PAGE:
BootsnAll Travel Network

Harar, Ethiopia: The Walled City, fourth holiest Muslim site.

Harar, capital of the old Harerge province, lies off the southern edge of the Chercher Mountains at an altitude of 1856m. Situated just a few hundred kilometers east of the staunchly Christian Highlands, Harar, like an exotic bird, might have been blown off course – either from across the waters of the Red Sea or from the northern deserts of Muslim North Africa.

For centuries, as a crossroads for every conceivable commerce, the town boomed, great dynasties of rich and powerful merchants grew up and the arts flourished. Harar became a kind of commercial meeting point of Africa, India and the Middle East. Right up until 1850, it was home to the most important market in the Horn.

Harar also spearheaded Islam’s penetrating into the Horn. It still holds very special significance for Ethiopia’s Muslim population. Still something of an exotic bird in a country that prides itself above all on its ancient Christian Heritage, this historic city is perhaps Ethiopia’s most undervalued attraction.

Good info, well then thank the old Lonely Planet guidebook. For me, it was really far away. Really far, and to get there you had to get up really early. I am still traveling under the guise that I don’t want to miss anything of importance. Being the fourth holiest site has to stand for something and I wasn’t going to miss that. Plus, there was the Hyenas and the Hyena men (only two left) who basically still follow the old tradition of man feeding beast. Still, fourteen hours, plus having to be at the bus station at 5am, and to make it all that much worse, there is no way of walking the distance to the bus station that early in the morning so you have to use a taxi. Man, it was tough. Leaving Addis under those conditions took all my mental strength. Originally, I was talked into using the train by Cinderella who also had the same early morning discomforts as I do. The train however became a non-factor when the railroad line that crossed Lake Awash kind of fell into the Lake. So, the next day after confirming that I was up at 4am and on my way to the bus station at 5.

I scored a bit of luck when the taxi driver asked if I were interested in taking a mini-bus as it was much faster, 9-10 hours versus 12-indefinite on the big bus. I still had enough cognitive movement in my brain to know that was a hell of lot better choice than getting trapped on the prison bus for a full day. So at 5:30am we were off.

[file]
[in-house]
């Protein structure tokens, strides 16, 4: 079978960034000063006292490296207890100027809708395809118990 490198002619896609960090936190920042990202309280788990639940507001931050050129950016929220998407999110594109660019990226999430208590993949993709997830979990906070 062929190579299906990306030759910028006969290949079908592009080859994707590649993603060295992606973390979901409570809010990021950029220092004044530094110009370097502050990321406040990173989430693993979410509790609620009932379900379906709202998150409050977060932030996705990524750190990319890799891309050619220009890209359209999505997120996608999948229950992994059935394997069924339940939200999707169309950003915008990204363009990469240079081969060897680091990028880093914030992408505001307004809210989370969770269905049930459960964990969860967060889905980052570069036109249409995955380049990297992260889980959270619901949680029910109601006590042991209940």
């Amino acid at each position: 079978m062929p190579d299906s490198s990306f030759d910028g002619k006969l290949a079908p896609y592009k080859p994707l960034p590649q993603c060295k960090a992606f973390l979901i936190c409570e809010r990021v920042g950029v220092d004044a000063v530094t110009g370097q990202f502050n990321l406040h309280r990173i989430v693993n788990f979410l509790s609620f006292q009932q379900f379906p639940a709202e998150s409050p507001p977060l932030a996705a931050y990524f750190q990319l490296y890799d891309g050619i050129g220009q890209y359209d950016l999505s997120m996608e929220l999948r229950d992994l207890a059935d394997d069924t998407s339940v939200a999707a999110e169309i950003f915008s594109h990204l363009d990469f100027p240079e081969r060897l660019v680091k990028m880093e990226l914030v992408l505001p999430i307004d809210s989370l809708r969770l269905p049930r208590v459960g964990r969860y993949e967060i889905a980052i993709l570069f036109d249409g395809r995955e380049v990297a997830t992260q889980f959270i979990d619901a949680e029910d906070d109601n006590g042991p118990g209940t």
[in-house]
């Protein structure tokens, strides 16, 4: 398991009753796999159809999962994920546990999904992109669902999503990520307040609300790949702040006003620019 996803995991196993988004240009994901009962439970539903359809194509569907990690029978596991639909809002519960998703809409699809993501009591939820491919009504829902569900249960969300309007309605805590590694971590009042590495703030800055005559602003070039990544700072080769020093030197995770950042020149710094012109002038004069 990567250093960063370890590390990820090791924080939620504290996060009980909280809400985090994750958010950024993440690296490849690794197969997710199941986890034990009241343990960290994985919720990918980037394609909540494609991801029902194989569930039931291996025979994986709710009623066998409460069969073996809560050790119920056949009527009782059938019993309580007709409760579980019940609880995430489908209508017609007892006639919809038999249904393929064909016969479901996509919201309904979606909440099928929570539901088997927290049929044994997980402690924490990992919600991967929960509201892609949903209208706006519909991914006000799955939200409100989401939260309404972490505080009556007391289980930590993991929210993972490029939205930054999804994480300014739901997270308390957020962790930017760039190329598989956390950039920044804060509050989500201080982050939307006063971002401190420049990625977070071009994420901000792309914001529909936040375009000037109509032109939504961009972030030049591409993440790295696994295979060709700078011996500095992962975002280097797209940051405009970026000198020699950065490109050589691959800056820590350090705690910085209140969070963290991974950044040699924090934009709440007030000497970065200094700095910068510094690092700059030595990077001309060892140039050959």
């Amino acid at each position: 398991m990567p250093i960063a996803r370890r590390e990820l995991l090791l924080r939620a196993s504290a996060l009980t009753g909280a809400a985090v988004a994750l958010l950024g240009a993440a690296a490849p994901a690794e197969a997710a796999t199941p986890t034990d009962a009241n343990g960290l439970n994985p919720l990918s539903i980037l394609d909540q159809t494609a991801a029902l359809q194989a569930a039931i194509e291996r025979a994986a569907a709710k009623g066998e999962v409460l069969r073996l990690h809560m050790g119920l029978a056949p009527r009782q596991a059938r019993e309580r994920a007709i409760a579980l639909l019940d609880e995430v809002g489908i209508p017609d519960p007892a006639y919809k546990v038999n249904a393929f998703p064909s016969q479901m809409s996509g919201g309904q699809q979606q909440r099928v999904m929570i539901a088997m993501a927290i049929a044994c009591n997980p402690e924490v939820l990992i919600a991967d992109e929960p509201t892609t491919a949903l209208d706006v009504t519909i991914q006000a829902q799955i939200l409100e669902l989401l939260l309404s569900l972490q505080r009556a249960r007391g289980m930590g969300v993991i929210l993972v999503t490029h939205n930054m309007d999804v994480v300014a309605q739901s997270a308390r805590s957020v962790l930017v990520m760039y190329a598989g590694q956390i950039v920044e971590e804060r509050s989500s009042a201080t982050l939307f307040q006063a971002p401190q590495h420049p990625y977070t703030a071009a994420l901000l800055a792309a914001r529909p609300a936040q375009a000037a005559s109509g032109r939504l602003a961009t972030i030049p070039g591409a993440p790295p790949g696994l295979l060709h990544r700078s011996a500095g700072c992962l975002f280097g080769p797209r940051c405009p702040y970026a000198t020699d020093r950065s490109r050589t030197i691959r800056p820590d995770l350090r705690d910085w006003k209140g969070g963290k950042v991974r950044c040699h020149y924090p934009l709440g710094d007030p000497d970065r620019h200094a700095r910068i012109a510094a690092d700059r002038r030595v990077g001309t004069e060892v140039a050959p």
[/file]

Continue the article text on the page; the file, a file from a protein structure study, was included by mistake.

Not to much to say as we traveled pretty much through the Rift Valley (again). The only difference was that in the hot and hot lowlands, there lied the tribes of the Afar and the Oromo people. These are the nomadic tribal people that live in an area where very few humans could survive. This is also a prime Camel area as witnessed by the huge herds that kept getting in our way.

In Harar, it is basically split into two sections, the walled old city and the outer new city. The inner city is the more interesting of the two with over 87 mosques and over 300 Shrines to local holy men or religious leaders. Much like Stone Town in Zanzibar, Tanzania, the town is made up of a maze of little alleys and passageways 362 to be exact.
The only sort of disappointment was in the modernization of the womens clothing. They seem to have modernized significantly or the Muslim style there is just different. They still wore a lot of colorful wraps and head scarfs but very few of those sexy robes and full face masks. Those just make me feel so naughty especially as I have developed a sort of theory on how to distinguish the really hot ones even though they are covered from head to toe. Lucky I am not a Muslim as I would probably end up burning somewhere.

My five days there were pretty much spent walking those 362 alleys and passageways, or drinking juice at the local cafes. Not the super adventurous place, but not a bad place to get away from the big city. Sure there were a couple of interesting excursions, like spending two days trapped in a beauty salon, and of course playing with wild Hyenas, but those stories will come later.

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